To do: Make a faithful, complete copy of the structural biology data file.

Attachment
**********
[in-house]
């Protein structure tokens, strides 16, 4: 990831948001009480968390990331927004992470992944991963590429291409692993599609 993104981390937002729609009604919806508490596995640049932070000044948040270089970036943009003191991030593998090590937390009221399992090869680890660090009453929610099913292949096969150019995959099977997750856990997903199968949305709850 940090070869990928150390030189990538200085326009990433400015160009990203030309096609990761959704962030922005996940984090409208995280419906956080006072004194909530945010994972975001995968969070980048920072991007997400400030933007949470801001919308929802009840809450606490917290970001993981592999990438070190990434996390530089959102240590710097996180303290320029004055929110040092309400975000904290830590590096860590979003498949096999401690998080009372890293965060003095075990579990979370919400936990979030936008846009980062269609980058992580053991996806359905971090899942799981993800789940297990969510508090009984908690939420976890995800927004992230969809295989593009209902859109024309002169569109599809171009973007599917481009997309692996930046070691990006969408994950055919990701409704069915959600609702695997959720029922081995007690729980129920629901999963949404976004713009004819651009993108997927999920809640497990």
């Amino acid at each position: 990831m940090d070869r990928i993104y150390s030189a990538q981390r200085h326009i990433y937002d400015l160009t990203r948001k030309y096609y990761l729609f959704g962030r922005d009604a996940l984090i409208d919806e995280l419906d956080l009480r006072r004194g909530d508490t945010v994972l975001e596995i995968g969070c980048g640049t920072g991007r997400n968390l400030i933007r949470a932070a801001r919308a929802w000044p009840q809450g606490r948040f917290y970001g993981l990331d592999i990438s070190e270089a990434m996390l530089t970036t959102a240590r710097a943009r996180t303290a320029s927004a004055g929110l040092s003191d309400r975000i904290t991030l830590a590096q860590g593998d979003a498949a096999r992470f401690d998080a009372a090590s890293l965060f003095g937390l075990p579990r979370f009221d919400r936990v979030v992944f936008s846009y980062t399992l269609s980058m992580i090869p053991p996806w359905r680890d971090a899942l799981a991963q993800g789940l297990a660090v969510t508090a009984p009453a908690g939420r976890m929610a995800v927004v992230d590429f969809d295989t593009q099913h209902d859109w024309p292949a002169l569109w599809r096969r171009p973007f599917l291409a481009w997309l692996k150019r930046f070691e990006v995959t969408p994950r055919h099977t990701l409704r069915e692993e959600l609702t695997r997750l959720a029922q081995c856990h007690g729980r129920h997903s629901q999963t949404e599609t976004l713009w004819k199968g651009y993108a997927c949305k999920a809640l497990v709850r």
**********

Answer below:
[in-house]
């Protein structure tokens, strides 16, 4: 990831948001009480968390990331927004992470992944991963590429291409692993599609 993104981390937002729609009604919806508490596995640049932070000044948040270089970036943009003191991030593998090590937390009221399992090869680890660090009453929610099913292949096969150019995959099977997750856990997903199968949305709850 940090070869990928150390030189990538200085326009990433400015160009990203030309096609990761959704962030922005996940984090409208995280419906956080006072004194909530945010994972975001995968969070980048920072991007997400400030933007949470801001919308929802009840809450606490917290970001993981592999990438070190990434996390530089959102240590710097996180303290320029004055929110040092309400975000904290830590590096860590979003498949096999401690998080009372890293965060003095075990579990979370919400936990979030936008846009980062269609980058992580053991996806359905971090899942799981993800789940297990969510508090009984908690939420976890995800927004992230969809295989593009209902859109024309002169569109599809171009973007599917481009997309692996930046070691990006969408994950055919990701409704069915959600609702695997959720029922081995007690729980129920629901999963949404976004713009004819651009993108997927999920809640497990």
């Amino acid at each position: 990831m940090d070869r990928i993104y150390s030189a990538q981390r200085h326009i990433y937002d400015l160009t990203r948001k030309y096609y990761l729609f959704g962030r922005d009604a996940l984090i409208d919806e995280l419906d956080l009480r006072r004194g909530d508490t945010v994972l975001e596995i995968g969070c980048g640049t920072g991007r997400n968390l400030i933007r949470a932070a801001r919308a929802w000044p009840q809450g606490r948040f917290y970001g993981l990331d592999i990438s070190e270089a990434m996390l530089t970036t959102a240590r710097a943009r996180t303290a320029s927004a004055g929110l040092s003191d309400r975000i904290t991030l830590a590096q860590g593998d979003a498949a096999r992470f401690d998080a009372a090590s890293l965060f003095g937390l075990p579990r979370f009221d919400r936990v979030v992944f936008s846009y980062t399992l269609s980058m992580i090869p053991p996806w359905r680890d971090a899942l799981a991963q993800g789940l297990a660090v969510t508090a009984p009453a908690g939420r976890m929610a995800v927004v992230d590429f969809d295989t593009q099913h209902d859109w024309p292949a002169l569109w599809r096969r171009p973007f599917l291409a481009w997309l692996k150019r930046f070691e990006v995959t969408p994950r055919h099977t990701l409704r069915e692993e959600l609702t695997r997750l959720a029922q081995c856990h007690g729980r129920h997903s629901q999963t949404e599609t976004l713009w004819k199968g651009y993108a997927c949305k999920a809640l497990v709850r």